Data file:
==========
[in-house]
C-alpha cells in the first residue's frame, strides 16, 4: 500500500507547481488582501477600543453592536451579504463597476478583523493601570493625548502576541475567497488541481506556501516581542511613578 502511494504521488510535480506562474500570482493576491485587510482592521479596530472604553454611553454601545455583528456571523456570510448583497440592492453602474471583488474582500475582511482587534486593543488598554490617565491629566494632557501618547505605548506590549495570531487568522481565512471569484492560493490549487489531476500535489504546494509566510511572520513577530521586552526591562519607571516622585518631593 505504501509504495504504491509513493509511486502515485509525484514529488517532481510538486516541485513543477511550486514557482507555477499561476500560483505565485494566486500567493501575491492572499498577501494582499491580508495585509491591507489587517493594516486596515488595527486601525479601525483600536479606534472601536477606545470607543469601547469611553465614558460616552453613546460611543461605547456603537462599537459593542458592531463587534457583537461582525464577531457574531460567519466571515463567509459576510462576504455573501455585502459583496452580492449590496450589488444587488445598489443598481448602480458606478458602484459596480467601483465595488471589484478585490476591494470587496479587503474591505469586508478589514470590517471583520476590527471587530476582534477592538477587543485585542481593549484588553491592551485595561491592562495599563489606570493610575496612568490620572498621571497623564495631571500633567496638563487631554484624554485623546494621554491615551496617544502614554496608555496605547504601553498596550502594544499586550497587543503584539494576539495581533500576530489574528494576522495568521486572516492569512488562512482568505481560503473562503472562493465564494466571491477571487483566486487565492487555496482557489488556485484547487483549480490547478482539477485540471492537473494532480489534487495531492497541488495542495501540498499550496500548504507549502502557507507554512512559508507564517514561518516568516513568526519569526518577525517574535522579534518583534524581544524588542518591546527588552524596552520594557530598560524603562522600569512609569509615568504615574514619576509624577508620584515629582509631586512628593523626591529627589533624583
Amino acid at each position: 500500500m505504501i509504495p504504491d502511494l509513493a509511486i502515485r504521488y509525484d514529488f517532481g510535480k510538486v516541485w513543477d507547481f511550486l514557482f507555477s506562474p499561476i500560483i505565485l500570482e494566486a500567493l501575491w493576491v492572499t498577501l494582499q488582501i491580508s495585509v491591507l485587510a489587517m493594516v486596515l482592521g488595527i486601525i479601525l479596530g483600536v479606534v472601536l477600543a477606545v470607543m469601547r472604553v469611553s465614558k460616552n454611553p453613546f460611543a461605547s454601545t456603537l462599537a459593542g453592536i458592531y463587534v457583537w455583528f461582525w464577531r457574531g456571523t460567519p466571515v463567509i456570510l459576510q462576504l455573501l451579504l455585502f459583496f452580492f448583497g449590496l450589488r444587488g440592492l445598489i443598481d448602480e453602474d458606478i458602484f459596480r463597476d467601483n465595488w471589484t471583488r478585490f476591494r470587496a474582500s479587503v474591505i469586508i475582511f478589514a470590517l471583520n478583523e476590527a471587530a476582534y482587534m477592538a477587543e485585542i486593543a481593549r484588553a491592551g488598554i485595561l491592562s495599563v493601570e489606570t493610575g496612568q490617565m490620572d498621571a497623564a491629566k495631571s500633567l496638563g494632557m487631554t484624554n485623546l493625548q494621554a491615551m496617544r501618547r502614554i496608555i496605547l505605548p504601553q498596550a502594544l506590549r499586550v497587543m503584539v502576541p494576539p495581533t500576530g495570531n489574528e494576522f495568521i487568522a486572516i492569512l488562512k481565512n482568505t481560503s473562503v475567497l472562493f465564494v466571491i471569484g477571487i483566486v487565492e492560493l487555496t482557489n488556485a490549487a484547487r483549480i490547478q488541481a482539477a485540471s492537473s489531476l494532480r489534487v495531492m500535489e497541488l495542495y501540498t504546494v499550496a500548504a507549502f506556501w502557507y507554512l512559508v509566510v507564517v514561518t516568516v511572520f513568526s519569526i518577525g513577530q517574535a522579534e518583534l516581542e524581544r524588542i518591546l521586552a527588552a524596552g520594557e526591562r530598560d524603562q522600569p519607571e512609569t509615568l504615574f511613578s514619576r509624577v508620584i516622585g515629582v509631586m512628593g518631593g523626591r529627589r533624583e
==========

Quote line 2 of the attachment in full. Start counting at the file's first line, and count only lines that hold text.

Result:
C-alpha cells in the first residue's frame, strides 16, 4: 500500500507547481488582501477600543453592536451579504463597476478583523493601570493625548502576541475567497488541481506556501516581542511613578 502511494504521488510535480506562474500570482493576491485587510482592521479596530472604553454611553454601545455583528456571523456570510448583497440592492453602474471583488474582500475582511482587534486593543488598554490617565491629566494632557501618547505605548506590549495570531487568522481565512471569484492560493490549487489531476500535489504546494509566510511572520513577530521586552526591562519607571516622585518631593 505504501509504495504504491509513493509511486502515485509525484514529488517532481510538486516541485513543477511550486514557482507555477499561476500560483505565485494566486500567493501575491492572499498577501494582499491580508495585509491591507489587517493594516486596515488595527486601525479601525483600536479606534472601536477606545470607543469601547469611553465614558460616552453613546460611543461605547456603537462599537459593542458592531463587534457583537461582525464577531457574531460567519466571515463567509459576510462576504455573501455585502459583496452580492449590496450589488444587488445598489443598481448602480458606478458602484459596480467601483465595488471589484478585490476591494470587496479587503474591505469586508478589514470590517471583520476590527471587530476582534477592538477587543485585542481593549484588553491592551485595561491592562495599563489606570493610575496612568490620572498621571497623564495631571500633567496638563487631554484624554485623546494621554491615551496617544502614554496608555496605547504601553498596550502594544499586550497587543503584539494576539495581533500576530489574528494576522495568521486572516492569512488562512482568505481560503473562503472562493465564494466571491477571487483566486487565492487555496482557489488556485484547487483549480490547478482539477485540471492537473494532480489534487495531492497541488495542495501540498499550496500548504507549502502557507507554512512559508507564517514561518516568516513568526519569526518577525517574535522579534518583534524581544524588542518591546527588552524596552520594557530598560524603562522600569512609569509615568504615574514619576509624577508620584515629582509631586512628593523626591529627589533624583